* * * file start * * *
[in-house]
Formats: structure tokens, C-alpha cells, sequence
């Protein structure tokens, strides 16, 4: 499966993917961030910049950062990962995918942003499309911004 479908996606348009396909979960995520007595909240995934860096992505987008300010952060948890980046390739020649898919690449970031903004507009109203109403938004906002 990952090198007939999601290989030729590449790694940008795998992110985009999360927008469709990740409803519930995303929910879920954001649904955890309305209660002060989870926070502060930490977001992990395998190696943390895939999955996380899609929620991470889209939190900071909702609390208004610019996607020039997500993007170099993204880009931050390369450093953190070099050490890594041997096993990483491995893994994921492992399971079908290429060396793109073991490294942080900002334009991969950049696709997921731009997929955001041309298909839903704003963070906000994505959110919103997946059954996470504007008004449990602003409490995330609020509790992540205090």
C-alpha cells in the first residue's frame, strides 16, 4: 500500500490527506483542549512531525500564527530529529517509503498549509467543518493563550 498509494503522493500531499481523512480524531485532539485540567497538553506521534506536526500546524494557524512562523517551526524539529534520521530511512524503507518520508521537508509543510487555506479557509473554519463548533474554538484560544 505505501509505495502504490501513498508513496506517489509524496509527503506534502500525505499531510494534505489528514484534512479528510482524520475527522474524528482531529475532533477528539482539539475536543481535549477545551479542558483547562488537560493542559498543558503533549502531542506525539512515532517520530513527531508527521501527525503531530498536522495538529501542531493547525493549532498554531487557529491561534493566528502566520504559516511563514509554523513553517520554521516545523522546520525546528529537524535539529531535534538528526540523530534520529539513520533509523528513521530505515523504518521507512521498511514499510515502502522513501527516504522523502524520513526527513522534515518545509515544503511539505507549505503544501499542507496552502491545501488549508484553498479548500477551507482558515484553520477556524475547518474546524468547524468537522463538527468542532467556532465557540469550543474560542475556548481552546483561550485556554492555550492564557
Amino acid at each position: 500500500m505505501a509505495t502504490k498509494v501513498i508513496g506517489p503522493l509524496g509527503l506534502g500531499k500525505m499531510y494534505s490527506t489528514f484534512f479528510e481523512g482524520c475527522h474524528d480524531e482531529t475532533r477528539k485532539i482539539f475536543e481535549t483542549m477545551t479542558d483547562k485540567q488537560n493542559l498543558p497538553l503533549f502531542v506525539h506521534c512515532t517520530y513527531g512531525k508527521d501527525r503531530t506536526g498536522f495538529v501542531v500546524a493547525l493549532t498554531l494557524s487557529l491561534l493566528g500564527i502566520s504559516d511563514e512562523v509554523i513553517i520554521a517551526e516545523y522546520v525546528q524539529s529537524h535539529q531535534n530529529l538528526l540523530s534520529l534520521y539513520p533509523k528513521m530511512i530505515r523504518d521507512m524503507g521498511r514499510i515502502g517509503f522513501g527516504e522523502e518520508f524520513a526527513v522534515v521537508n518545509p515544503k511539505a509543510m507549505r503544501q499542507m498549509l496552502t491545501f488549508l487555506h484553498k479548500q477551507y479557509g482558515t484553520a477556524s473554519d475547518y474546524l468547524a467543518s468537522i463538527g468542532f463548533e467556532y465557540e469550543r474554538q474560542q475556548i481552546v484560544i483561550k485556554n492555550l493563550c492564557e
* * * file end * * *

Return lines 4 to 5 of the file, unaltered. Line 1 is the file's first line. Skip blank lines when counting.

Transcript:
C-alpha cells in the first residue's frame, strides 16, 4: 500500500490527506483542549512531525500564527530529529517509503498549509467543518493563550 498509494503522493500531499481523512480524531485532539485540567497538553506521534506536526500546524494557524512562523517551526524539529534520521530511512524503507518520508521537508509543510487555506479557509473554519463548533474554538484560544 505505501509505495502504490501513498508513496506517489509524496509527503506534502500525505499531510494534505489528514484534512479528510482524520475527522474524528482531529475532533477528539482539539475536543481535549477545551479542558483547562488537560493542559498543558503533549502531542506525539512515532517520530513527531508527521501527525503531530498536522495538529501542531493547525493549532498554531487557529491561534493566528502566520504559516511563514509554523513553517520554521516545523522546520525546528529537524535539529531535534538528526540523530534520529539513520533509523528513521530505515523504518521507512521498511514499510515502502522513501527516504522523502524520513526527513522534515518545509515544503511539505507549505503544501499542507496552502491545501488549508484553498479548500477551507482558515484553520477556524475547518474546524468547524468537522463538527468542532467556532465557540469550543474560542475556548481552546483561550485556554492555550492564557
Amino acid at each position: 500500500m505505501a509505495t502504490k498509494v501513498i508513496g506517489p503522493l509524496g509527503l506534502g500531499k500525505m499531510y494534505s490527506t489528514f484534512f479528510e481523512g482524520c475527522h474524528d480524531e482531529t475532533r477528539k485532539i482539539f475536543e481535549t483542549m477545551t479542558d483547562k485540567q488537560n493542559l498543558p497538553l503533549f502531542v506525539h506521534c512515532t517520530y513527531g512531525k508527521d501527525r503531530t506536526g498536522f495538529v501542531v500546524a493547525l493549532t498554531l494557524s487557529l491561534l493566528g500564527i502566520s504559516d511563514e512562523v509554523i513553517i520554521a517551526e516545523y522546520v525546528q524539529s529537524h535539529q531535534n530529529l538528526l540523530s534520529l534520521y539513520p533509523k528513521m530511512i530505515r523504518d521507512m524503507g521498511r514499510i515502502g517509503f522513501g527516504e522523502e518520508f524520513a526527513v522534515v521537508n518545509p515544503k511539505a509543510m507549505r503544501q499542507m498549509l496552502t491545501f488549508l487555506h484553498k479548500q477551507y479557509g482558515t484553520a477556524s473554519d475547518y474546524l468547524a467543518s468537522i463538527g468542532f463548533e467556532y465557540e469550543r474554538q474560542q475556548i481552546v484560544i483561550k485556554n492555550l493563550c492564557e